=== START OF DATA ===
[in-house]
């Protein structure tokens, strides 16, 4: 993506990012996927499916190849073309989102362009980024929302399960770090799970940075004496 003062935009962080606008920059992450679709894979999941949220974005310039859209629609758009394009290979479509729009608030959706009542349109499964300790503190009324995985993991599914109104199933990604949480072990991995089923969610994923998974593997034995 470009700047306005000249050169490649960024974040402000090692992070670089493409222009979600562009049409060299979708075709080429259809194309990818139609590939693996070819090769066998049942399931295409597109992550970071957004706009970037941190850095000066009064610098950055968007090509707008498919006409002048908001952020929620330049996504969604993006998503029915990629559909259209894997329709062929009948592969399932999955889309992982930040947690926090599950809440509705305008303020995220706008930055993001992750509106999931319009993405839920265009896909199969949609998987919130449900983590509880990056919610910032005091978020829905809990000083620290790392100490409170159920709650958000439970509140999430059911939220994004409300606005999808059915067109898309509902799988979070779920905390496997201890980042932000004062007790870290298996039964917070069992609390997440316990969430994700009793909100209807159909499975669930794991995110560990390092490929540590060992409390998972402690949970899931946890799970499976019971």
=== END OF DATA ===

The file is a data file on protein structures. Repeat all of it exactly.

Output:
[in-house]
């Protein structure tokens, strides 16, 4: 993506990012996927499916190849073309989102362009980024929302399960770090799970940075004496 003062935009962080606008920059992450679709894979999941949220974005310039859209629609758009394009290979479509729009608030959706009542349109499964300790503190009324995985993991599914109104199933990604949480072990991995089923969610994923998974593997034995 470009700047306005000249050169490649960024974040402000090692992070670089493409222009979600562009049409060299979708075709080429259809194309990818139609590939693996070819090769066998049942399931295409597109992550970071957004706009970037941190850095000066009064610098950055968007090509707008498919006409002048908001952020929620330049996504969604993006998503029915990629559909259209894997329709062929009948592969399932999955889309992982930040947690926090599950809440509705305008303020995220706008930055993001992750509106999931319009993405839920265009896909199969949609998987919130449900983590509880990056919610910032005091978020829905809990000083620290790392100490409170159920709650958000439970509140999430059911939220994004409300606005999808059915067109898309509902799988979070779920905390496997201890980042932000004062007790870290298996039964917070069992609390997440316990969430994700009793909100209807159909499975669930794991995110560990390092490929540590060992409390998972402690949970899931946890799970499976019971």